Prospect Theory and Pension Funds

Interesting interviews with Daniel Kahneman were recently posted, about prospect theory and other key developments in behavioral finance.

According to Thayer Watkins, Daniel Kahneman and Amos Tversky coined the phrase “Prospect Theory” for their studies of how people manage risk and uncertainty,  “for no other reason than that it is a catchy, attention-getting name”. Kahneman and Tversky demonstrate that people’s attitudes toward risks concerning gains may be quite different from their attitudes toward risks concerning losses. When choosing between profit opportunities, risk aversion prevails. On the other hand, when confronted with loss making alternatives, people often choose the risky alternative. Although prospect theory is a few decades old, there is still plenty of ground to be covered for pension fund and institutional investors. Just some hypotheses based on prospect theory that need to be explored:

  • An active manager with positive alpha will become risk averse, locking in his profits, while the opposite is true with negative alpha. If this this is the case, then prospect theory is a more intuitive explanation of the disappointing results for active managers. In the selection and monitoring of active management this should be a key element.
  • Pension fund trustees, when confronted with underfunding, will increase their risk instead of downscaling it. It would therefore make sense to make the risk budget for a pension fund board rules based, with an inverse relationship between cover ratio and risk budget. This is however still the exception, rather than mainstream.

If you have more suggestions on how to fruitful explore prospect theory for pension funds, please let us know!

About Alfred Slager

Alfred Slager is professor of pension fund management at TiasNimbas Business School, and director of CentER Appplied Research at the Tilburg School of Economics and Management. His expertise includes international financial services, with a particular interest in investment management and pension funds. He regularly teaches courses to investment managers and pension fund trustees. Prior to this he worked as Chief Investment Officer at Stork Pension Fund, as investment strategist and policy advisor at PGGM Investments, and as manager research and investment manager at Fortis Investments. Slager regularly publishes on pension and investment management subjects and teaches executive courses for pension fund trustees.
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One Response to Prospect Theory and Pension Funds

  1. Joost Arkesteijn says:

    Dear Alfred,

    Currently I am writing my thesis on risk preferences of active pension participants. If it is possible to assess the preferences of participants, it is easier for the board of trustees to implement an investment policy. I am aware of the fact that risk preferences are hard to measure and that individuals suffer from behavioral biases. The thesis is based on survey questions among active participants in differnt pension funds. The pension payoffs and risks are illustrated graphically, in such a way that it is understandable also for employees without any financial knowledge. Based on their choices in the survey, risk preferences of active members are measured.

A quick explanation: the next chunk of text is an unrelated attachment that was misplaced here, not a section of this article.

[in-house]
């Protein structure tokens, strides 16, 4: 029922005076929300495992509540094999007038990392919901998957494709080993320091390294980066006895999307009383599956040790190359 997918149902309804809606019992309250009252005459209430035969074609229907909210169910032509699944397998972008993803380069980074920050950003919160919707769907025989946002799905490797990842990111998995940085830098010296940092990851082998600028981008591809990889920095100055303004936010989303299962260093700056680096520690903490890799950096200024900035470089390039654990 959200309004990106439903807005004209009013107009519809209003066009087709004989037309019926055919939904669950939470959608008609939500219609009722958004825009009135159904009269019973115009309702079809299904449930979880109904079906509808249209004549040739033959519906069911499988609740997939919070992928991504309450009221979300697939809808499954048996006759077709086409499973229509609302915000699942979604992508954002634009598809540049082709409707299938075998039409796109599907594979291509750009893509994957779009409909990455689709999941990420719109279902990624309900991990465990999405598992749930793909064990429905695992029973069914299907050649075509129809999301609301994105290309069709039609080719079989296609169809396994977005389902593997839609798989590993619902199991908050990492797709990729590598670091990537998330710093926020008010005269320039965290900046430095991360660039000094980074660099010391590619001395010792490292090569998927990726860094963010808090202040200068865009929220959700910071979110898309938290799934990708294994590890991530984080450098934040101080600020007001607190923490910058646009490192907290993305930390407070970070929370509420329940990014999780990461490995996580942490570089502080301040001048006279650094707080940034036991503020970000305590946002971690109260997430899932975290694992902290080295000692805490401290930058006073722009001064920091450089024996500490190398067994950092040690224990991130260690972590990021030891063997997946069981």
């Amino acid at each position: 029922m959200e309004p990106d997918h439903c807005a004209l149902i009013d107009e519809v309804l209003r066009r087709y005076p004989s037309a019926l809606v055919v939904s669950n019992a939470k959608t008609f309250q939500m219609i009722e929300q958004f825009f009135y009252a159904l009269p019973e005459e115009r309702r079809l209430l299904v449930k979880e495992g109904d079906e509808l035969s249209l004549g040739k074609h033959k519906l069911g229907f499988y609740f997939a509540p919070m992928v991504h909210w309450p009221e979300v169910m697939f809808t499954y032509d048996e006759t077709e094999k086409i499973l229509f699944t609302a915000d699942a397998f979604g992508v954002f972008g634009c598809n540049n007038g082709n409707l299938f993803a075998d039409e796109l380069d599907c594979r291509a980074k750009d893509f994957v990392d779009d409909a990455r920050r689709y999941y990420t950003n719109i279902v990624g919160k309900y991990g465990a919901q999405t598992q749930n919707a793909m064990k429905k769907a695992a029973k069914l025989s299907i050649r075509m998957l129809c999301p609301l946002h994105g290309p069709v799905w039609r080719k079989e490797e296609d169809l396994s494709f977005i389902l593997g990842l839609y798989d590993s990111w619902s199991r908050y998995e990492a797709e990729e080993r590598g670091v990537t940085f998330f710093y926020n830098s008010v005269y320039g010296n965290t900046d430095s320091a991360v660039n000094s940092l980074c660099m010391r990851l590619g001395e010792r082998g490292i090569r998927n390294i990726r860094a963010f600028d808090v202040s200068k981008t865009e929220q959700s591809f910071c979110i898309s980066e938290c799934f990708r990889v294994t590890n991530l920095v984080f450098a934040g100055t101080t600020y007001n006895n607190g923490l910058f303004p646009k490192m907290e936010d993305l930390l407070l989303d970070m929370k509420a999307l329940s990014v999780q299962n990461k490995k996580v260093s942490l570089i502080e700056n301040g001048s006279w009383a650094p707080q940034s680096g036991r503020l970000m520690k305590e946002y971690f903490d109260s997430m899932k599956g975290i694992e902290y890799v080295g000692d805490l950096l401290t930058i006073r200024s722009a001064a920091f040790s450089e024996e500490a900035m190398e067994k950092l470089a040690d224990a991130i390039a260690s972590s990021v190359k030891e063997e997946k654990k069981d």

One effect that is examined is whether the coverage ratio of pension funds influences the risk attitude of participants. The findings of Kahnemann and Tversky: strong loss aversion and risk-seeking over losses, might also be found for active pension members. Then they would prefer a higher risk profile of their pension fund when coverage ratio is low, and a more defensive portfolio if the coverage ratio is high. What would these preferences mean for the board of trustees, how should the board of trustees react to these preferences of their members? Especially when the board of trustees also have strong investment beliefs on mean reversion of the market. For them it is really tempting to hold a risky portfolio, given the low interest rates and stock declines on capital markets. You would propose an inverse relationship between the risk appetite and coverage ratio, but what if the risk preferences of pension participants are the opposite? Should the Dutch central bank set strict procedures to prohibit pension funds for taking extra risks in case of underfunding? Would these procedures not have disturbing effects on the financial markets, for instance speculators are likely to speculate against assets if they know that pension funds have to take on less risks in their portfolio?

    I am really curious about your opinion on how the risk preferences of participants should influence the investment policy and beliefs of the board of trustees. I think that examining the effect of the coverage ratio on the risk appetite of pension participants can give fruitful insights in examining prospect theory and pension funds. I can keep you updated about our research if you are interested, just let me know.

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